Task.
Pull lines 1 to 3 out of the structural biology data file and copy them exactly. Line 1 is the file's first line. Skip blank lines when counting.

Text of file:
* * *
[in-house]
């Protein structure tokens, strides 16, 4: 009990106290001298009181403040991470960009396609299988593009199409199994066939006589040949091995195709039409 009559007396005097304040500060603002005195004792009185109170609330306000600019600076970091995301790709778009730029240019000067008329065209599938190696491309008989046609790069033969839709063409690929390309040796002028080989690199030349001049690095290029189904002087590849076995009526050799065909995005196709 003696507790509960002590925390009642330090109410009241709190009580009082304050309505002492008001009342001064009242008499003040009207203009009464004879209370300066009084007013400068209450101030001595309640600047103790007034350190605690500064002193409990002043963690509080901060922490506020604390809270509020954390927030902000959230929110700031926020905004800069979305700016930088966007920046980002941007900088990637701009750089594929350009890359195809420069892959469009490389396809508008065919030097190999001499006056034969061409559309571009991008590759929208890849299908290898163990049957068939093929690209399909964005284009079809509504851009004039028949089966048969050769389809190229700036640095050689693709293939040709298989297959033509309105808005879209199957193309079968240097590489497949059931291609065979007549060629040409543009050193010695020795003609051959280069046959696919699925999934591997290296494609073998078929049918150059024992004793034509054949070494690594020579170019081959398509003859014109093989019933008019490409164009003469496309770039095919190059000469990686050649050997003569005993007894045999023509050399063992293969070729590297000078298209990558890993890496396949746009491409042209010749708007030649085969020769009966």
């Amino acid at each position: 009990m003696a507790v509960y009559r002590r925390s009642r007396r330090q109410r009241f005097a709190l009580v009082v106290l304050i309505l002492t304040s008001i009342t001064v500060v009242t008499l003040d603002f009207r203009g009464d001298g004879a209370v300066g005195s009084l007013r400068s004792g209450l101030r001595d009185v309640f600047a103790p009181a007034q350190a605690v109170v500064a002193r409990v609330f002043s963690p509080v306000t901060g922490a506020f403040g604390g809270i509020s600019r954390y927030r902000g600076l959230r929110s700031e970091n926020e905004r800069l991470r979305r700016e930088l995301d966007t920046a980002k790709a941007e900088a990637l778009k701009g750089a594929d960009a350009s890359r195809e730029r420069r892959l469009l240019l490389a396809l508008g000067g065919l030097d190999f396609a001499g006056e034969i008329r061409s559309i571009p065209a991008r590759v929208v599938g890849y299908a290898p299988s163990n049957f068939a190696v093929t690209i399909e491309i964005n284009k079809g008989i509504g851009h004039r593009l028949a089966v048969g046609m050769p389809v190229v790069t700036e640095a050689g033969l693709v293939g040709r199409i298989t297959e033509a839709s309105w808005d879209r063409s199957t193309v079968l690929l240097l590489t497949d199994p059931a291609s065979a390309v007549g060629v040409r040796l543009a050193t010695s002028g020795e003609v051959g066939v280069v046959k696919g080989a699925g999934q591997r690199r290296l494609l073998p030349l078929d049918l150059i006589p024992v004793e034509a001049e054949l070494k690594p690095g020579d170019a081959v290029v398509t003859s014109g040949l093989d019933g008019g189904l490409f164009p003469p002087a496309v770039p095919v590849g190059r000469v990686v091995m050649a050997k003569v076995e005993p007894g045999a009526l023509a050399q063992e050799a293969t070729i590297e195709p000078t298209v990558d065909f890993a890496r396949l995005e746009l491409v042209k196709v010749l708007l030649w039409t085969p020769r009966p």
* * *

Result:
[in-house]
């Protein structure tokens, strides 16, 4: 009990106290001298009181403040991470960009396609299988593009199409199994066939006589040949091995195709039409 009559007396005097304040500060603002005195004792009185109170609330306000600019600076970091995301790709778009730029240019000067008329065209599938190696491309008989046609790069033969839709063409690929390309040796002028080989690199030349001049690095290029189904002087590849076995009526050799065909995005196709 003696507790509960002590925390009642330090109410009241709190009580009082304050309505002492008001009342001064009242008499003040009207203009009464004879209370300066009084007013400068209450101030001595309640600047103790007034350190605690500064002193409990002043963690509080901060922490506020604390809270509020954390927030902000959230929110700031926020905004800069979305700016930088966007920046980002941007900088990637701009750089594929350009890359195809420069892959469009490389396809508008065919030097190999001499006056034969061409559309571009991008590759929208890849299908290898163990049957068939093929690209399909964005284009079809509504851009004039028949089966048969050769389809190229700036640095050689693709293939040709298989297959033509309105808005879209199957193309079968240097590489497949059931291609065979007549060629040409543009050193010695020795003609051959280069046959696919699925999934591997290296494609073998078929049918150059024992004793034509054949070494690594020579170019081959398509003859014109093989019933008019490409164009003469496309770039095919190059000469990686050649050997003569005993007894045999023509050399063992293969070729590297000078298209990558890993890496396949746009491409042209010749708007030649085969020769009966």
């Amino acid at each position: 009990m003696a507790v509960y009559r002590r925390s009642r007396r330090q109410r009241f005097a709190l009580v009082v106290l304050i309505l002492t304040s008001i009342t001064v500060v009242t008499l003040d603002f009207r203009g009464d001298g004879a209370v300066g005195s009084l007013r400068s004792g209450l101030r001595d009185v309640f600047a103790p009181a007034q350190a605690v109170v500064a002193r409990v609330f002043s963690p509080v306000t901060g922490a506020f403040g604390g809270i509020s600019r954390y927030r902000g600076l959230r929110s700031e970091n926020e905004r800069l991470r979305r700016e930088l995301d966007t920046a980002k790709a941007e900088a990637l778009k701009g750089a594929d960009a350009s890359r195809e730029r420069r892959l469009l240019l490389a396809l508008g000067g065919l030097d190999f396609a001499g006056e034969i008329r061409s559309i571009p065209a991008r590759v929208v599938g890849y299908a290898p299988s163990n049957f068939a190696v093929t690209i399909e491309i964005n284009k079809g008989i509504g851009h004039r593009l028949a089966v048969g046609m050769p389809v190229v790069t700036e640095a050689g033969l693709v293939g040709r199409i298989t297959e033509a839709s309105w808005d879209r063409s199957t193309v079968l690929l240097l590489t497949d199994p059931a291609s065979a390309v007549g060629v040409r040796l543009a050193t010695s002028g020795e003609v051959g066939v280069v046959k696919g080989a699925g999934q591997r690199r290296l494609l073998p030349l078929d049918l150059i006589p024992v004793e034509a001049e054949l070494k690594p690095g020579d170019a081959v290029v398509t003859s014109g040949l093989d019933g008019g189904l490409f164009p003469p002087a496309v770039p095919v590849g190059r000469v990686v091995m050649a050997k003569v076995e005993p007894g045999a009526l023509a050399q063992e050799a293969t070729i590297e195709p000078t298209v990558d065909f890993a890496r396949l995005e746009l491409v042209k196709v010749l708007l030649w039409t085969p020769r009966p």